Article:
March 05, 2010 05:37 AM by Christine McDow
Our wonderful partner site, SheKnows.com, recently got a chance to sit down and interview the Supernanny, Jo Frost.Â Every Friday night the Supernanny sweeps into a new home through your television and brings you the reality of everyday families along with their trials and tribulations.Â She deals with bad attitudes from both parents and kids, bedtime problems and getting kids to clean up their own messes.Â In our interview with her she even talks about how to deal with bullies.Â Whether you are a parent or you simply love the reality TV show, Supernanny, this is an interview you will want to read!
Getting kids to clean their rooms
What about chores? How can you get your children to help more around the house, including cleaning their room? “Start young,â€ she recommends. “Whether you call it chores or projects, have them do simple projects and progress to more responsibility as they get older.”
“Don’t feel like you have to give allowance or monetary reward for them helping around the house,” she explains. For those parents who feel like they must provide money, a toy or candy for good behavior, Jo simply states: “Your time is the best way to reward good behavior.”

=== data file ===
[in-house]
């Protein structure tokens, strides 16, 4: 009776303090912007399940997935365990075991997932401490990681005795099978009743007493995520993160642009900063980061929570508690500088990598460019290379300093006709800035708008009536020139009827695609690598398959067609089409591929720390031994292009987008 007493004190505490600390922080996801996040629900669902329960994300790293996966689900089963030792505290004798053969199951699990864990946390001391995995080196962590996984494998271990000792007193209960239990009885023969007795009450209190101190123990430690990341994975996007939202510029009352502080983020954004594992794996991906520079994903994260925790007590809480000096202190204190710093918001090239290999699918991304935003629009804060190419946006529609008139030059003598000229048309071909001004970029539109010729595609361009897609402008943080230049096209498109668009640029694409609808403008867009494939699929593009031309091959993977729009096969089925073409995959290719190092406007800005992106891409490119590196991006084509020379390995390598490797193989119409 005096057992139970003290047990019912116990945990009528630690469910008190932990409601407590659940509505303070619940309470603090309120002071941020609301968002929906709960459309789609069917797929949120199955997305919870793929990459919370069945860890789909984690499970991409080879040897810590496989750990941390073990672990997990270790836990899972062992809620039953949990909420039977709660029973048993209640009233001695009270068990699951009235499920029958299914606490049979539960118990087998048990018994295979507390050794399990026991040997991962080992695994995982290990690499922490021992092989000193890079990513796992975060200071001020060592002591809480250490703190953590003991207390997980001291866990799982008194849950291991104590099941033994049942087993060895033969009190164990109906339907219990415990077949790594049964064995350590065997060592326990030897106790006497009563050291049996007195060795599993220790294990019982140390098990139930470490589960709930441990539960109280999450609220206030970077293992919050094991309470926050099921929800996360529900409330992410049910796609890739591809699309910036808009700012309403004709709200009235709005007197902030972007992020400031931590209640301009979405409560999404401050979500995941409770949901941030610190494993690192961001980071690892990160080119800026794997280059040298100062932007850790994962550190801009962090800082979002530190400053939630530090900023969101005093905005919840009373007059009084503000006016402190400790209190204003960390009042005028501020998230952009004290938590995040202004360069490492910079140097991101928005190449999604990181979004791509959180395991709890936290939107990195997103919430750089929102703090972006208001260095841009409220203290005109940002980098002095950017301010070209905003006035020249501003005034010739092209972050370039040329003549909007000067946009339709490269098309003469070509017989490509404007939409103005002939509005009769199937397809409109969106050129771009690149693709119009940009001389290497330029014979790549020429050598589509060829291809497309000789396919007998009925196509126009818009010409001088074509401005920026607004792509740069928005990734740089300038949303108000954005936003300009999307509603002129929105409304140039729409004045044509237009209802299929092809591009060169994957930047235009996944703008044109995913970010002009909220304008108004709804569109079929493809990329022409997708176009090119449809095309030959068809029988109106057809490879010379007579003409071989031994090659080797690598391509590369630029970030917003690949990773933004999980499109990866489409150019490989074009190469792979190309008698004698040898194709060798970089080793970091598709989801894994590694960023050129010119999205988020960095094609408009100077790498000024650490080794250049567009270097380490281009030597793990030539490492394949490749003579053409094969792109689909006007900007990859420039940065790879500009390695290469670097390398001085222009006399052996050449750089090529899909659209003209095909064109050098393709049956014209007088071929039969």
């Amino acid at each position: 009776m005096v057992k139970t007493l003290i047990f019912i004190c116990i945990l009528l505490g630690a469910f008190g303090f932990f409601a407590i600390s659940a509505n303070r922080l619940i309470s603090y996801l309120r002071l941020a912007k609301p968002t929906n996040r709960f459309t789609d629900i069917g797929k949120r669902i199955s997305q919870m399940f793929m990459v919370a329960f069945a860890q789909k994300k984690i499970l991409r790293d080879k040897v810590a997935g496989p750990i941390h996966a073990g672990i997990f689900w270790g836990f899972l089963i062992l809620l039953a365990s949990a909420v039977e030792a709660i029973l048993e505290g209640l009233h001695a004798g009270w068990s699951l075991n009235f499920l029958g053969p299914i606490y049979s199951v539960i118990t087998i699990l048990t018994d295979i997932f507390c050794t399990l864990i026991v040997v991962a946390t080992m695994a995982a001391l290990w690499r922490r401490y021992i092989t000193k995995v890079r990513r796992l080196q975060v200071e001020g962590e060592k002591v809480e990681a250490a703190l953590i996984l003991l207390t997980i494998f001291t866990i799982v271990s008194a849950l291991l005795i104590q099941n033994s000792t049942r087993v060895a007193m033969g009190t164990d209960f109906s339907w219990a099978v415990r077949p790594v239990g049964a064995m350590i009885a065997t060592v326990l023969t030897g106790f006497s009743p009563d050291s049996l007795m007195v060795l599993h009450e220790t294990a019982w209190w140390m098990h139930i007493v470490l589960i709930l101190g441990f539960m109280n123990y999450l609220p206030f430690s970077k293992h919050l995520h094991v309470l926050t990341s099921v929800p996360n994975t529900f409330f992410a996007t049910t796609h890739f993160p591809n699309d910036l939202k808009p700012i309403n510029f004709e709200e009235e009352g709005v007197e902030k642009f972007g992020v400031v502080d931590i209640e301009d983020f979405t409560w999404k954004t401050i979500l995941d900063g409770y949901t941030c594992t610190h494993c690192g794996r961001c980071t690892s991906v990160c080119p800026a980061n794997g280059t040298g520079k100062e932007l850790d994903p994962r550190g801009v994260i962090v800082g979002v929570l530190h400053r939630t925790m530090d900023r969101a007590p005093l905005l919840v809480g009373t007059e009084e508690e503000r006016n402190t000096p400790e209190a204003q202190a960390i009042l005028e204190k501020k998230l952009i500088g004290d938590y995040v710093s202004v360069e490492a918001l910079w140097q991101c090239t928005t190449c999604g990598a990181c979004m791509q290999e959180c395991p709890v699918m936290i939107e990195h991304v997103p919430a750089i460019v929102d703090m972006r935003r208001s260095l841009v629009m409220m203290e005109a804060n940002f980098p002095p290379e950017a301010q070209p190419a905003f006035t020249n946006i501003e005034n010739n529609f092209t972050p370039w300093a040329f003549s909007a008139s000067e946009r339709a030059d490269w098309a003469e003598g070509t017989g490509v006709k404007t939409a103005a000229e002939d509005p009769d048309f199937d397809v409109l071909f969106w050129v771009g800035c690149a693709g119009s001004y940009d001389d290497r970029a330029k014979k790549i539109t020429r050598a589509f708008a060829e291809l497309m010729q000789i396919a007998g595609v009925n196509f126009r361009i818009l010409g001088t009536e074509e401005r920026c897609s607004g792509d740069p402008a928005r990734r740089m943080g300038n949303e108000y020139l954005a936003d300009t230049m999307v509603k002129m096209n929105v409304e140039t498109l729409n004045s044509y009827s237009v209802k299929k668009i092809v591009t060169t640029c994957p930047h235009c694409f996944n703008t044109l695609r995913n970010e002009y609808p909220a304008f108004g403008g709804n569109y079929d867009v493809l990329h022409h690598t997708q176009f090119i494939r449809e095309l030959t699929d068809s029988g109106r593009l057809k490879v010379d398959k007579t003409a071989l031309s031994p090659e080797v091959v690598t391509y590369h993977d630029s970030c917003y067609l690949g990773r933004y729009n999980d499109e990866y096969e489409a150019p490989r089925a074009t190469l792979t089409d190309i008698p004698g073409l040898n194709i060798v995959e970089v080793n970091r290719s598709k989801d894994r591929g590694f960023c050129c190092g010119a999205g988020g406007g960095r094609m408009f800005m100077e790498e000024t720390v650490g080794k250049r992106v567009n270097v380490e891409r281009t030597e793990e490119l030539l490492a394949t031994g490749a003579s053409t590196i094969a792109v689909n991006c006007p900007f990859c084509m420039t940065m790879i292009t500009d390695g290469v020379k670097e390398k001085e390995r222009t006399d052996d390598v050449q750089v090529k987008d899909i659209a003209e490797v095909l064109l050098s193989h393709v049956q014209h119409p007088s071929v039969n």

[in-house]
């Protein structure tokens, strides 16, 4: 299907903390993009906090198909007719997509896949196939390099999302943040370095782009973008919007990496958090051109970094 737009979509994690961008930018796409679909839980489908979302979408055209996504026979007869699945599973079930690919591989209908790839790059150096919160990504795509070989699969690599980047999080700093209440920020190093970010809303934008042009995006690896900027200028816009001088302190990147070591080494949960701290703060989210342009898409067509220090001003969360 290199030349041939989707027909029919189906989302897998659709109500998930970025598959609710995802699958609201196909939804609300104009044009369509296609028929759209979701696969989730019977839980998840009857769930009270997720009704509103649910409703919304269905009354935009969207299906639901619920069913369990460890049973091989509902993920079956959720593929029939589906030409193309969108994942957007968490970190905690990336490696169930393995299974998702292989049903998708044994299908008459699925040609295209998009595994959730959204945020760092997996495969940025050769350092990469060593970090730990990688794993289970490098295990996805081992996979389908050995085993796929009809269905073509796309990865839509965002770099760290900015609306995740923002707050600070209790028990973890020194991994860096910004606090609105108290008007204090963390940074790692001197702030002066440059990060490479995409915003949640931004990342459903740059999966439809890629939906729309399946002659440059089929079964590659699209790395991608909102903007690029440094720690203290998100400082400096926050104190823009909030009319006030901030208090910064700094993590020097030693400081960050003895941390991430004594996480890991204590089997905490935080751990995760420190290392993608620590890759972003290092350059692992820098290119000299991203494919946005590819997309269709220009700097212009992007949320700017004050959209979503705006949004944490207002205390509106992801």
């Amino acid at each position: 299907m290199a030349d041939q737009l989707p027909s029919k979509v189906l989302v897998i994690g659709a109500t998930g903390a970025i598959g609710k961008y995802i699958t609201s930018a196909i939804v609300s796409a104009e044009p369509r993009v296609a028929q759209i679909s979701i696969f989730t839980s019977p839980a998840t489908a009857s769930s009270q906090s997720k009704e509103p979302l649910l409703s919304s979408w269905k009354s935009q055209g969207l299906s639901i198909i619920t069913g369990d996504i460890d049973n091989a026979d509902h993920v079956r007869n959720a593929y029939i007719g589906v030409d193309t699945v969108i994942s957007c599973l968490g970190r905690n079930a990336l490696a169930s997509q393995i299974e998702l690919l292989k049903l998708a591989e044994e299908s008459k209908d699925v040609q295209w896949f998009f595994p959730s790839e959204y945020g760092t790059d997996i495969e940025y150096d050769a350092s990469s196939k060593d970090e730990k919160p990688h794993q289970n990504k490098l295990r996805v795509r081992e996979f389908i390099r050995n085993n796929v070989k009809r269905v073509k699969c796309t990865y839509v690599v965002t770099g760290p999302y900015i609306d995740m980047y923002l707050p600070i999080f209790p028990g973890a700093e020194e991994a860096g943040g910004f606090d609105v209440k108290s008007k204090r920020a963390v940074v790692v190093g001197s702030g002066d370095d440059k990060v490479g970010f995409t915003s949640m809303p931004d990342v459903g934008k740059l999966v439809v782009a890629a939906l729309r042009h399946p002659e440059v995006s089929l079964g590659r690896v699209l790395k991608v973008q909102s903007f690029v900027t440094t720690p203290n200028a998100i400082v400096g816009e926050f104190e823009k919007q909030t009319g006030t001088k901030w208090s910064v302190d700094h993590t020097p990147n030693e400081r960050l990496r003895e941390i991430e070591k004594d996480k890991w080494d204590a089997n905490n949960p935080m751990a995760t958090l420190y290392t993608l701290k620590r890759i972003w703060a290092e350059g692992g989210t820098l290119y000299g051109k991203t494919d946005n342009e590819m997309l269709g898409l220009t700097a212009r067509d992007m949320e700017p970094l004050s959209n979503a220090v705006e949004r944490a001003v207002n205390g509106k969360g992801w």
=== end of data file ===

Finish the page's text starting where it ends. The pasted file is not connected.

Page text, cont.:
Check out her Supernanny reward charts. These printable charts are a great way to reward good behavior and discourage bad behavior, such as whining or back talk.
Dealing with bullies
Many parents have found their child upset and crying over a bully at school. What should parents do? “It is important to not overreact,” Jo says. “Sit down with your child and find out what is going on, saying something like, ‘Tell mummy what happened.’”
After you hear exactly what happened, explain to them what constitutes bullying behavior. “I have a zero tolerance approach to bullying,” she says. She definitely recommends getting the school involved.
Get more tips here on stopping your child from being bullied.
When discipline styles differ
What do you do when one parent or the grandparents believe in a parenting style you disagree with, such as spanking? “Spanking is such an old school way of thinking. You may hear them say, ‘This is how I was raised so this is how we will do it.’ We now know that spanking children teaches aggression or that hitting is acceptable,” she says. “It is important you have the discussion on parenting techniques before you have children and keep communicating. Parents need to be on the same page — when they are it’s a wonderful thing!”
Photos courtesy of: ABC